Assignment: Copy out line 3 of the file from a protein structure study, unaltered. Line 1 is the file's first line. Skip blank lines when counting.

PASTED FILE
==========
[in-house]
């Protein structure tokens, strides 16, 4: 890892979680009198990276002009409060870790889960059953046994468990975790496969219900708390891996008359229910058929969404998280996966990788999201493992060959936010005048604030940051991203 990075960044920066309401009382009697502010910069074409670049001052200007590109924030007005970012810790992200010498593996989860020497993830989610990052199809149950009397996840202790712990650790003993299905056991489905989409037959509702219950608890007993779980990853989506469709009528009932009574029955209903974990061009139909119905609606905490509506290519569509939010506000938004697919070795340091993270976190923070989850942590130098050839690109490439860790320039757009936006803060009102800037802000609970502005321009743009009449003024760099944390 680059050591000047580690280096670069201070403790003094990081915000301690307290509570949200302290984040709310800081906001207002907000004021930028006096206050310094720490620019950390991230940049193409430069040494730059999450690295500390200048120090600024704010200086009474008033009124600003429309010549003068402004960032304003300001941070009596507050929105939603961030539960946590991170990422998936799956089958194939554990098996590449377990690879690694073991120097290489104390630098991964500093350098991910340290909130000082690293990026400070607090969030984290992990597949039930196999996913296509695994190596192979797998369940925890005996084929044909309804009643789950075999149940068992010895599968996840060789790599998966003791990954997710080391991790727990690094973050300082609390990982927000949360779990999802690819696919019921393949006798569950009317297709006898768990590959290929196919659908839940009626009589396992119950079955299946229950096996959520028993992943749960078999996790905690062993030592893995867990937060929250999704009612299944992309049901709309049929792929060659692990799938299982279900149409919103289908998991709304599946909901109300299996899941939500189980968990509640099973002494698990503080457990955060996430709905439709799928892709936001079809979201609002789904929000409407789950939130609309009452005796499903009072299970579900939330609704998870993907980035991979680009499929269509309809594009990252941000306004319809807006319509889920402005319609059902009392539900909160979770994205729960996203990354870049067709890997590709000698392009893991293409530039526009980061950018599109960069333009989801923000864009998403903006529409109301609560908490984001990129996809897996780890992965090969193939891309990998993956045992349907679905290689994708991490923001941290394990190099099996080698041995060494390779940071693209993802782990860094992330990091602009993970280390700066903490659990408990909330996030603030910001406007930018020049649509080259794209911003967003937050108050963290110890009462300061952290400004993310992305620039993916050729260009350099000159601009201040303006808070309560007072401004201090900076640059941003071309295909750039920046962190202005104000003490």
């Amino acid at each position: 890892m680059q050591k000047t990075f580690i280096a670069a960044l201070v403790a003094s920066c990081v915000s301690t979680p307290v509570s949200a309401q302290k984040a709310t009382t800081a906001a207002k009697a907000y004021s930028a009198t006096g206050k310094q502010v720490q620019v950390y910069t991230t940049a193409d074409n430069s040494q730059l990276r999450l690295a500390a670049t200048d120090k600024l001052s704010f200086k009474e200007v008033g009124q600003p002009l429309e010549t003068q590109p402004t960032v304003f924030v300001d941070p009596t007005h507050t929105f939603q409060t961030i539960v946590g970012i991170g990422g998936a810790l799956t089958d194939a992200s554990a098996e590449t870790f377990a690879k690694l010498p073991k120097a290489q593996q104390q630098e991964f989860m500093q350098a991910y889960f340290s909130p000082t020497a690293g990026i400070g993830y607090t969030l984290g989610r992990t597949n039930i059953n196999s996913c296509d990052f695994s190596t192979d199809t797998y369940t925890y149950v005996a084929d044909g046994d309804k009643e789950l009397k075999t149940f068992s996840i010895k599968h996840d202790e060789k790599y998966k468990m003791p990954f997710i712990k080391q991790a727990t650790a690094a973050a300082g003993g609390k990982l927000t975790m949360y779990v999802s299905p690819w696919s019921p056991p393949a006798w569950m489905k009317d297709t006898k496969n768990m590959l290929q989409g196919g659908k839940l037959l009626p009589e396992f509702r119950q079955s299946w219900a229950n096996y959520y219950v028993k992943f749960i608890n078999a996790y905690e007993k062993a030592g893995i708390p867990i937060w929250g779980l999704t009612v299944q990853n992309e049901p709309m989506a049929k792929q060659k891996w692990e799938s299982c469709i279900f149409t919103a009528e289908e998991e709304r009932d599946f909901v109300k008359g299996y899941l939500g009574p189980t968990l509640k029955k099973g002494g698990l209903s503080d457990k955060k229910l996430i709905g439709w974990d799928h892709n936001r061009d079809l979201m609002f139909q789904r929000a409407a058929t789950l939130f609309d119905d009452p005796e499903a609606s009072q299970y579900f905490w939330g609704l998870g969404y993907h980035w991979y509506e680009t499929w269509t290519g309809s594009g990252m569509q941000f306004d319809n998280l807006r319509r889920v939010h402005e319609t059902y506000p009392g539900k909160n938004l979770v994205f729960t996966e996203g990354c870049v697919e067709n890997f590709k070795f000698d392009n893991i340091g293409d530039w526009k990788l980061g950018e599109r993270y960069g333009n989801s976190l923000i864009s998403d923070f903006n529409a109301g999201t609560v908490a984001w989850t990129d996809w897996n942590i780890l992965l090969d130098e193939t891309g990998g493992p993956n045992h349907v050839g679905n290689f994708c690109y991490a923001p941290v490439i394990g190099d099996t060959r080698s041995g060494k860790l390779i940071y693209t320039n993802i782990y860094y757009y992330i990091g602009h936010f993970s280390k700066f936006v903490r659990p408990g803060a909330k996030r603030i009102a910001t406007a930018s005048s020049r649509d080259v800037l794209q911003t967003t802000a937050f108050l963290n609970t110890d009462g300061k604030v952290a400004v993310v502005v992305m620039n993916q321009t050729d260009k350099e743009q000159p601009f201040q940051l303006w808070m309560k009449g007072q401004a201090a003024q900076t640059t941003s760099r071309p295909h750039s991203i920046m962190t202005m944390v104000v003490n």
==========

């Amino acid at each position: 890892m680059q050591k000047t990075f580690i280096a670069a960044l201070v403790a003094s920066c990081v915000s301690t979680p307290v509570s949200a309401q302290k984040a709310t009382t800081a906001a207002k009697a907000y004021s930028a009198t006096g206050k310094q502010v720490q620019v950390y910069t991230t940049a193409d074409n430069s040494q730059l990276r999450l690295a500390a670049t200048d120090k600024l001052s704010f200086k009474e200007v008033g009124q600003p002009l429309e010549t003068q590109p402004t960032v304003f924030v300001d941070p009596t007005h507050t929105f939603q409060t961030i539960v946590g970012i991170g990422g998936a810790l799956t089958d194939a992200s554990a098996e590449t870790f377990a690879k690694l010498p073991k120097a290489q593996q104390q630098e991964f989860m500093q350098a991910y889960f340290s909130p000082t020497a690293g990026i400070g993830y607090t969030l984290g989610r992990t597949n039930i059953n196999s996913c296509d990052f695994s190596t192979d199809t797998y369940t925890y149950v005996a084929d044909g046994d309804k009643e789950l009397k075999t149940f068992s996840i010895k599968h996840d202790e060789k790599y998966k468990m003791p990954f997710i712990k080391q991790a727990t650790a690094a973050a300082g003993g609390k990982l927000t975790m949360y779990v999802s299905p690819w696919s019921p056991p393949a006798w569950m489905k009317d297709t006898k496969n768990m590959l290929q989409g196919g659908k839940l037959l009626p009589e396992f509702r119950q079955s299946w219900a229950n096996y959520y219950v028993k992943f749960i608890n078999a996790y905690e007993k062993a030592g893995i708390p867990i937060w929250g779980l999704t009612v299944q990853n992309e049901p709309m989506a049929k792929q060659k891996w692990e799938s299982c469709i279900f149409t919103a009528e289908e998991e709304r009932d599946f909901v109300k008359g299996y899941l939500g009574p189980t968990l509640k029955k099973g002494g698990l209903s503080d457990k955060k229910l996430i709905g439709w974990d799928h892709n936001r061009d079809l979201m609002f139909q789904r929000a409407a058929t789950l939130f609309d119905d009452p005796e499903a609606s009072q299970y579900f905490w939330g609704l998870g969404y993907h980035w991979y509506e680009t499929w269509t290519g309809s594009g990252m569509q941000f306004d319809n998280l807006r319509r889920v939010h402005e319609t059902y506000p009392g539900k909160n938004l979770v994205f729960t996966e996203g990354c870049v697919e067709n890997f590709k070795f000698d392009n893991i340091g293409d530039w526009k990788l980061g950018e599109r993270y960069g333009n989801s976190l923000i864009s998403d923070f903006n529409a109301g999201t609560v908490a984001w989850t990129d996809w897996n942590i780890l992965l090969d130098e193939t891309g990998g493992p993956n045992h349907v050839g679905n290689f994708c690109y991490a923001p941290v490439i394990g190099d099996t060959r080698s041995g060494k860790l390779i940071y693209t320039n993802i782990y860094y757009y992330i990091g602009h936010f993970s280390k700066f936006v903490r659990p408990g803060a909330k996030r603030i009102a910001t406007a930018s005048s020049r649509d080259v800037l794209q911003t967003t802000a937050f108050l963290n609970t110890d009462g300061k604030v952290a400004v993310v502005v992305m620039n993916q321009t050729d260009k350099e743009q000159p601009f201040q940051l303006w808070m309560k009449g007072q401004a201090a003024q900076t640059t941003s760099r071309p295909h750039s991203i920046m962190t202005m944390v104000v003490n």